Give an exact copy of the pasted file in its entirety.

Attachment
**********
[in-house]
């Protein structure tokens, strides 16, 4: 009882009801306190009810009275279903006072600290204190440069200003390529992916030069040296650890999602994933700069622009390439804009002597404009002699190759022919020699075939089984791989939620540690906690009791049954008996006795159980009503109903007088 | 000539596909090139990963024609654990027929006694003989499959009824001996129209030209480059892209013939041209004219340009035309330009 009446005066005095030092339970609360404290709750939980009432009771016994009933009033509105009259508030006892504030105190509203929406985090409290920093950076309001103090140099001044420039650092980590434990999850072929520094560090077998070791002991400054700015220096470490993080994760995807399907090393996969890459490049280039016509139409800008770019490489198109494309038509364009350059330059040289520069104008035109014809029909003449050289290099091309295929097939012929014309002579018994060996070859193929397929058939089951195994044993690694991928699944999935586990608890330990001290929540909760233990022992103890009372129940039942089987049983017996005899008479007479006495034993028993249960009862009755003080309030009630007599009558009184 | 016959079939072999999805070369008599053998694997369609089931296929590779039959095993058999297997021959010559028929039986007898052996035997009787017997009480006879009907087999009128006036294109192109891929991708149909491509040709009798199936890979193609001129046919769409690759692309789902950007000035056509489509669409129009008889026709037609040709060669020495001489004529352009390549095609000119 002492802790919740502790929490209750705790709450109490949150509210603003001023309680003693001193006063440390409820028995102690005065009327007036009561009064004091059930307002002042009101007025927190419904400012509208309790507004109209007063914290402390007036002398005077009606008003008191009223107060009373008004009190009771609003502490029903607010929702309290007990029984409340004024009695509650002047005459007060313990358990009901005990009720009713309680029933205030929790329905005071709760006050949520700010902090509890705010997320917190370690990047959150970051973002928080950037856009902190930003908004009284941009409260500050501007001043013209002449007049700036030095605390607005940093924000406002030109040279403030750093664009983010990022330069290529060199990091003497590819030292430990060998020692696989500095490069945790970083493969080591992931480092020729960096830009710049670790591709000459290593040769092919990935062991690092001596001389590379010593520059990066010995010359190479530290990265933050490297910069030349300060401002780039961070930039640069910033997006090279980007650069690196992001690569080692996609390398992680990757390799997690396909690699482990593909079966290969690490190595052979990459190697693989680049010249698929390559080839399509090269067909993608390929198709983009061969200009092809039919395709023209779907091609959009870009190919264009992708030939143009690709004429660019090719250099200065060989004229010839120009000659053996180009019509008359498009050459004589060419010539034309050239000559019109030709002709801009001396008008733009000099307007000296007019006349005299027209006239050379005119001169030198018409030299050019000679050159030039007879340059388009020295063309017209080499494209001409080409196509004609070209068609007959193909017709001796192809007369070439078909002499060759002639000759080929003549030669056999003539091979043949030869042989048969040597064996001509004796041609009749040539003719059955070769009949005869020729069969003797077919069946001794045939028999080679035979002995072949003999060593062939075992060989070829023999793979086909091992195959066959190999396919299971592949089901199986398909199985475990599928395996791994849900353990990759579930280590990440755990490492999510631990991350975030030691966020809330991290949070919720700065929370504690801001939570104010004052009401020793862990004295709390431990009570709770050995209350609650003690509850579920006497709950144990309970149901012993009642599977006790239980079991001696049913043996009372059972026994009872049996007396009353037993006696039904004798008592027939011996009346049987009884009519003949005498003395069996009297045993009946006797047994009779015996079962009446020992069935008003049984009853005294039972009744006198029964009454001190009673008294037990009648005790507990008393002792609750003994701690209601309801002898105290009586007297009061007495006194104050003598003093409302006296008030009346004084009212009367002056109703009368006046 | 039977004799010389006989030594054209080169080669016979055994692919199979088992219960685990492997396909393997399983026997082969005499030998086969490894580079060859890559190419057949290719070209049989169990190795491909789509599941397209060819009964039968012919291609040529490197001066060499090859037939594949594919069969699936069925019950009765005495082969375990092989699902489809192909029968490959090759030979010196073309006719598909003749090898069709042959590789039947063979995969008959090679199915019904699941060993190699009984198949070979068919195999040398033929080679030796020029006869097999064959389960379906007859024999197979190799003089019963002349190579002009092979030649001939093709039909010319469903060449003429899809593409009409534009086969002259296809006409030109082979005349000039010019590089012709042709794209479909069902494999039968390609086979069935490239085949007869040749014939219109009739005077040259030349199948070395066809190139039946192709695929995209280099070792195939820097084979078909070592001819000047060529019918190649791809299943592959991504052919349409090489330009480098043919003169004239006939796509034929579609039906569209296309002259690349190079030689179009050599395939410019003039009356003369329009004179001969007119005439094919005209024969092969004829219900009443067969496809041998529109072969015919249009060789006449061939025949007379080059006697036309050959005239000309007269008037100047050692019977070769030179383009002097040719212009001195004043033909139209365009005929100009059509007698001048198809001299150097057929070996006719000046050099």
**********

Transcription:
[in-house]
């Protein structure tokens, strides 16, 4: 009882009801306190009810009275279903006072600290204190440069200003390529992916030069040296650890999602994933700069622009390439804009002597404009002699190759022919020699075939089984791989939620540690906690009791049954008996006795159980009503109903007088 | 000539596909090139990963024609654990027929006694003989499959009824001996129209030209480059892209013939041209004219340009035309330009 009446005066005095030092339970609360404290709750939980009432009771016994009933009033509105009259508030006892504030105190509203929406985090409290920093950076309001103090140099001044420039650092980590434990999850072929520094560090077998070791002991400054700015220096470490993080994760995807399907090393996969890459490049280039016509139409800008770019490489198109494309038509364009350059330059040289520069104008035109014809029909003449050289290099091309295929097939012929014309002579018994060996070859193929397929058939089951195994044993690694991928699944999935586990608890330990001290929540909760233990022992103890009372129940039942089987049983017996005899008479007479006495034993028993249960009862009755003080309030009630007599009558009184 | 016959079939072999999805070369008599053998694997369609089931296929590779039959095993058999297997021959010559028929039986007898052996035997009787017997009480006879009907087999009128006036294109192109891929991708149909491509040709009798199936890979193609001129046919769409690759692309789902950007000035056509489509669409129009008889026709037609040709060669020495001489004529352009390549095609000119 002492802790919740502790929490209750705790709450109490949150509210603003001023309680003693001193006063440390409820028995102690005065009327007036009561009064004091059930307002002042009101007025927190419904400012509208309790507004109209007063914290402390007036002398005077009606008003008191009223107060009373008004009190009771609003502490029903607010929702309290007990029984409340004024009695509650002047005459007060313990358990009901005990009720009713309680029933205030929790329905005071709760006050949520700010902090509890705010997320917190370690990047959150970051973002928080950037856009902190930003908004009284941009409260500050501007001043013209002449007049700036030095605390607005940093924000406002030109040279403030750093664009983010990022330069290529060199990091003497590819030292430990060998020692696989500095490069945790970083493969080591992931480092020729960096830009710049670790591709000459290593040769092919990935062991690092001596001389590379010593520059990066010995010359190479530290990265933050490297910069030349300060401002780039961070930039640069910033997006090279980007650069690196992001690569080692996609390398992680990757390799997690396909690699482990593909079966290969690490190595052979990459190697693989680049010249698929390559080839399509090269067909993608390929198709983009061969200009092809039919395709023209779907091609959009870009190919264009992708030939143009690709004429660019090719250099200065060989004229010839120009000659053996180009019509008359498009050459004589060419010539034309050239000559019109030709002709801009001396008008733009000099307007000296007019006349005299027209006239050379005119001169030198018409030299050019000679050159030039007879340059388009020295063309017209080499494209001409080409196509004609070209068609007959193909017709001796192809007369070439078909002499060759002639000759080929003549030669056999003539091979043949030869042989048969040597064996001509004796041609009749040539003719059955070769009949005869020729069969003797077919069946001794045939028999080679035979002995072949003999060593062939075992060989070829023999793979086909091992195959066959190999396919299971592949089901199986398909199985475990599928395996791994849900353990990759579930280590990440755990490492999510631990991350975030030691966020809330991290949070919720700065929370504690801001939570104010004052009401020793862990004295709390431990009570709770050995209350609650003690509850579920006497709950144990309970149901012993009642599977006790239980079991001696049913043996009372059972026994009872049996007396009353037993006696039904004798008592027939011996009346049987009884009519003949005498003395069996009297045993009946006797047994009779015996079962009446020992069935008003049984009853005294039972009744006198029964009454001190009673008294037990009648005790507990008393002792609750003994701690209601309801002898105290009586007297009061007495006194104050003598003093409302006296008030009346004084009212009367002056109703009368006046 | 039977004799010389006989030594054209080169080669016979055994692919199979088992219960685990492997396909393997399983026997082969005499030998086969490894580079060859890559190419057949290719070209049989169990190795491909789509599941397209060819009964039968012919291609040529490197001066060499090859037939594949594919069969699936069925019950009765005495082969375990092989699902489809192909029968490959090759030979010196073309006719598909003749090898069709042959590789039947063979995969008959090679199915019904699941060993190699009984198949070979068919195999040398033929080679030796020029006869097999064959389960379906007859024999197979190799003089019963002349190579002009092979030649001939093709039909010319469903060449003429899809593409009409534009086969002259296809006409030109082979005349000039010019590089012709042709794209479909069902494999039968390609086979069935490239085949007869040749014939219109009739005077040259030349199948070395066809190139039946192709695929995209280099070792195939820097084979078909070592001819000047060529019918190649791809299943592959991504052919349409090489330009480098043919003169004239006939796509034929579609039906569209296309002259690349190079030689179009050599395939410019003039009356003369329009004179001969007119005439094919005209024969092969004829219900009443067969496809041998529109072969015919249009060789006449061939025949007379080059006697036309050959005239000309007269008037100047050692019977070769030179383009002097040719212009001195004043033909139209365009005929100009059509007698001048198809001299150097057929070996006719000046050099």